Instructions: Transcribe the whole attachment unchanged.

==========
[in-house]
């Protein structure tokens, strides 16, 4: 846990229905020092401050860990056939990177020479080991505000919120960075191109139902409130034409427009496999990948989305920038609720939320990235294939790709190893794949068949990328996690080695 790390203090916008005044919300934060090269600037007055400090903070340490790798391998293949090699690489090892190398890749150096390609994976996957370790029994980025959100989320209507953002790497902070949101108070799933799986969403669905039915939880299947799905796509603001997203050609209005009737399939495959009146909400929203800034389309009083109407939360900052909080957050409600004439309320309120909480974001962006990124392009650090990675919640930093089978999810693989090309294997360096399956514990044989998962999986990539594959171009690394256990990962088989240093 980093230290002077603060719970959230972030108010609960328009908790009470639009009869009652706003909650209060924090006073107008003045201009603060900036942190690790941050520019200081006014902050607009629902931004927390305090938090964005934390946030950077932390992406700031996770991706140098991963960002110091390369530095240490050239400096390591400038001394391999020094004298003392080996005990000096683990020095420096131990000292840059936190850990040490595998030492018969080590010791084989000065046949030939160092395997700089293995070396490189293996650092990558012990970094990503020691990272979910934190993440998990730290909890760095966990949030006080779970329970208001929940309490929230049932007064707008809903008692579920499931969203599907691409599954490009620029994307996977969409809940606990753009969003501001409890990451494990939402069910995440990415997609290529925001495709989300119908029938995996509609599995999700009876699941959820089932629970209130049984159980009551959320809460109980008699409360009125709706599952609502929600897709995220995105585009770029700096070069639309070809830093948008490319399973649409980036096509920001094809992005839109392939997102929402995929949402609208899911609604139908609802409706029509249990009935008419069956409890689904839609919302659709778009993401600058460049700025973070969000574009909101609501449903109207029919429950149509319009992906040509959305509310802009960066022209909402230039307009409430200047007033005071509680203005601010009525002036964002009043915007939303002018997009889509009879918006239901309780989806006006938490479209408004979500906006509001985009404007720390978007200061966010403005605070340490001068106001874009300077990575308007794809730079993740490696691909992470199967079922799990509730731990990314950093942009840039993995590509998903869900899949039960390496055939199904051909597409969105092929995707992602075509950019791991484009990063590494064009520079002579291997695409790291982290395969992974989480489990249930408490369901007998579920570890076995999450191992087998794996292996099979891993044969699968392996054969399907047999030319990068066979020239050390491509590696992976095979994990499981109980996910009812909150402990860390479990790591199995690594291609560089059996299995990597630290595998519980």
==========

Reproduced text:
[in-house]
């Protein structure tokens, strides 16, 4: 846990229905020092401050860990056939990177020479080991505000919120960075191109139902409130034409427009496999990948989305920038609720939320990235294939790709190893794949068949990328996690080695 790390203090916008005044919300934060090269600037007055400090903070340490790798391998293949090699690489090892190398890749150096390609994976996957370790029994980025959100989320209507953002790497902070949101108070799933799986969403669905039915939880299947799905796509603001997203050609209005009737399939495959009146909400929203800034389309009083109407939360900052909080957050409600004439309320309120909480974001962006990124392009650090990675919640930093089978999810693989090309294997360096399956514990044989998962999986990539594959171009690394256990990962088989240093 980093230290002077603060719970959230972030108010609960328009908790009470639009009869009652706003909650209060924090006073107008003045201009603060900036942190690790941050520019200081006014902050607009629902931004927390305090938090964005934390946030950077932390992406700031996770991706140098991963960002110091390369530095240490050239400096390591400038001394391999020094004298003392080996005990000096683990020095420096131990000292840059936190850990040490595998030492018969080590010791084989000065046949030939160092395997700089293995070396490189293996650092990558012990970094990503020691990272979910934190993440998990730290909890760095966990949030006080779970329970208001929940309490929230049932007064707008809903008692579920499931969203599907691409599954490009620029994307996977969409809940606990753009969003501001409890990451494990939402069910995440990415997609290529925001495709989300119908029938995996509609599995999700009876699941959820089932629970209130049984159980009551959320809460109980008699409360009125709706599952609502929600897709995220995105585009770029700096070069639309070809830093948008490319399973649409980036096509920001094809992005839109392939997102929402995929949402609208899911609604139908609802409706029509249990009935008419069956409890689904839609919302659709778009993401600058460049700025973070969000574009909101609501449903109207029919429950149509319009992906040509959305509310802009960066022209909402230039307009409430200047007033005071509680203005601010009525002036964002009043915007939303002018997009889509009879918006239901309780989806006006938490479209408004979500906006509001985009404007720390978007200061966010403005605070340490001068106001874009300077990575308007794809730079993740490696691909992470199967079922799990509730731990990314950093942009840039993995590509998903869900899949039960390496055939199904051909597409969105092929995707992602075509950019791991484009990063590494064009520079002579291997695409790291982290395969992974989480489990249930408490369901007998579920570890076995999450191992087998794996292996099979891993044969699968392996054969399907047999030319990068066979020239050390491509590696992976095979994990499981109980996910009812909150402990860390479990790591199995690594291609560089059996299995990597630290595998519980």